When asked to name the single greatest defect of the left, I usually answer quite narrowly: an inability to think in terms of tradeoffs. This is why liberals, owing to a Kantian-inspired disposition that favors intentions above consequences, tend always to utopianism, to the view that we if we just have good will and another tax increase, we can have the best yearbook ever! As Thomas Sowell likes to say, “There are no solutions, there are only trade-offs; and you try to get the best trade-off you can get, that’s all you can hope for.”
This perennial thought is brought to mind by contemplating the current monomania for shutting down the world to fight COVID. Consider this evaluation from the World Bank, as reported in the Wall Street Journal today:
The coronavirus pandemic has thrown between 88 million and 114 million people into extreme poverty, according to the World Bank’s biennial estimates of global poverty.
The reversal is by far the largest increase in extreme poverty going back to 1990 when the data begin, and marks an end to a streak of more than two decades of declines in the number of the extremely impoverished, which the World Bank defines as living on less than $1.90 a day, or about $700 a year. . .
“This is the worst setback that we’ve witnessed in a generation,” said Carolina Sánchez-Páramo, global director of the World Bank’s Poverty and Equity Global Practice.
Add to this the number of excess illnesses and deaths from the large number of people postponing medical treatment because of fear of COVID in our health care facilities, and the elevated suicide rate, and it is far from clear that the lockdown policy hasn’t increased overall mortality rates.
Meanwhile, let’s talk some more about masks. Nature magazine, which reflects the conventional liberal outlook on nearly every political-scientific controversy (such as saying that Trump’s supposed “assault on science” could take decades to fix—decades!!), has an article out today on “Facemasks: What the Data Say.” Although Nature labors to be pro-mask, the story has to admit that the data are mixed:
Face masks are the ubiquitous symbol of a pandemic that has sickened 35 million people and killed more than 1 million. In hospitals and other health-care facilities, the use of medical-grade masks clearly cuts down transmission of the SARS-CoV-2 virus. But for the variety of masks in use by the public, the data are messy, disparate and often hastily assembled. . .
But being more definitive about how well they work or when to use them gets complicated. There are many types of mask, worn in a variety of environments. There are questions about people’s willingness to wear them, or wear them properly. Even the question of what kinds of study would provide definitive proof that they work is hard to answer. . .
Further confusing the public are controversial studies and mixed messages. One study in April found masks to be ineffective, but was retracted in July. Another, published in June, supported the use of masks before dozens of scientists wrote a letter attacking its methods (see go.nature.com/3jpvxpt). The authors are pushing back against calls for a retraction. Meanwhile, the World Health Organization (WHO) and the US Centers for Disease Control and Prevention (CDC) initially refrained from recommending widespread mask usage, in part because of some hesitancy about depleting supplies for health-care workers. In April, the CDC recommended that masks be worn when physical distancing isn’t an option; the WHO followed suit in June.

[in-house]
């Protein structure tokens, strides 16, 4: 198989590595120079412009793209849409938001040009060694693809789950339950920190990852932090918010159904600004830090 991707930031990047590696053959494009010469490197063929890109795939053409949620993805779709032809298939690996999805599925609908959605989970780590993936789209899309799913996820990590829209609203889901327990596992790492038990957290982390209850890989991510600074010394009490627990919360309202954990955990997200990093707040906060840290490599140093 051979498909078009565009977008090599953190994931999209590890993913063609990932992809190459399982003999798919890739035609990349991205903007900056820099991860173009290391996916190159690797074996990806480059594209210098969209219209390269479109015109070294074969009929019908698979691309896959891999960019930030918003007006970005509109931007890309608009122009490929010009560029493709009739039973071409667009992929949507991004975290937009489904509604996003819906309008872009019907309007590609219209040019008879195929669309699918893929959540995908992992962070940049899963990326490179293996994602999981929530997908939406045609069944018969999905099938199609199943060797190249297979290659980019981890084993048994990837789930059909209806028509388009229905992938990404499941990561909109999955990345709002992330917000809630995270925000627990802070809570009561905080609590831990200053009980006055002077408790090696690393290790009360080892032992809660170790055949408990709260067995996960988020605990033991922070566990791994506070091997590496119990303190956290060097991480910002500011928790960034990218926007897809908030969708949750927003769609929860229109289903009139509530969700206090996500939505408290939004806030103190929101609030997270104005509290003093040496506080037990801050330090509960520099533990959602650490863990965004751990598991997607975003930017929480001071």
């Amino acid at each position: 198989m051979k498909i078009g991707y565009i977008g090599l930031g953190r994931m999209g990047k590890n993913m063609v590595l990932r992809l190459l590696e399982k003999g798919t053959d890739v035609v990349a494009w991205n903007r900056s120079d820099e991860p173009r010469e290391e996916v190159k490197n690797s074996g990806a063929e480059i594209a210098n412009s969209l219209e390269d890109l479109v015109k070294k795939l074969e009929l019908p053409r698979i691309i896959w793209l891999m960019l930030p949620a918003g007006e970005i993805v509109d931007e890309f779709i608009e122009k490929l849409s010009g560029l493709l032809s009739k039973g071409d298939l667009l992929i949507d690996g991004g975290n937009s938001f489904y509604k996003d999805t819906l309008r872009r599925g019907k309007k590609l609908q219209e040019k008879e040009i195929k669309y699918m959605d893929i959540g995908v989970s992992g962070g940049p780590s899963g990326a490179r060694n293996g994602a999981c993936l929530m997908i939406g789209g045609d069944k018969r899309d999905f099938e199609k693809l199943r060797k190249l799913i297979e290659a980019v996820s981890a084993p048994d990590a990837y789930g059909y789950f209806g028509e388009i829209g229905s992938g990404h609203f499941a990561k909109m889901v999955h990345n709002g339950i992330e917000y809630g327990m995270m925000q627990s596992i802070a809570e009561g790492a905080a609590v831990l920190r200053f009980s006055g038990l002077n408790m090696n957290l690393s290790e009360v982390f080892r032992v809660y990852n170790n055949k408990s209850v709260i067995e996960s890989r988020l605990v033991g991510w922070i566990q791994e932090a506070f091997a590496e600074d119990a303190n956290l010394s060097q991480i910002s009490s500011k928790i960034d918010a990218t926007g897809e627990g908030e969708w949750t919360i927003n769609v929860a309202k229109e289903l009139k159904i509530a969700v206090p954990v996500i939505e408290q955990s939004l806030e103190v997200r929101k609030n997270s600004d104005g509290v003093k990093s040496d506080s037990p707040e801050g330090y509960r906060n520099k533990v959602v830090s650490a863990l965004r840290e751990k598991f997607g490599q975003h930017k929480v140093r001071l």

Or let’s look at another seemingly tiny and supposedly sensible policy: car seats for young children. It’s one thing to require car seats for infants, but increasingly state laws are tending toward requiring car seats for kids practically up until they turn 18 and head off to college. A couple weeks ago I came across a new paper on the Social Science Research Network that suggests car seats are more effective than condoms as a means of birth control. Written by two professors at MIT and Boston College, here’s the abstract:
Since 1977, U.S. states have passed laws steadily raising the age for which a child must ride in a car safety seat. These laws significantly raise the cost of having a third child, as many regular-sized cars cannot fit three child seats in the back. Using census data and state-year variation in laws, we estimate that when women have two children of ages requiring mandated car seats, they have a lower annual probability of giving birth by 0.73 percentage points. Consistent with a causal channel, this effect is limited to third child births, is concentrated in households with access to a car, and is larger when a male is present (when both front seats are likely to be occupied). We estimate that these laws prevented only 57 car crash fatalities of children nationwide in 2017. Simultaneously, they led to a permanent reduction of approximately 8,000 births in the same year, and 145,000 fewer births since 1980, with 90% of this decline being since 2000.
PAUL ADDS: I agree that an unwillingness to acknowledge tradeoffs is one of the core defects of the left. Sometimes, though, conservatives are also unwilling to acknowledge them.
Shutdowns as a response to the coronavirus are an example. The view of some conservatives that, at the height of a pandemic, we could have had the level of social interaction necessary to avoid significant economic distress without generating a significant number of excess coronavirus infections, and therefore deaths, strikes me as denying a pretty obvious tradeoff.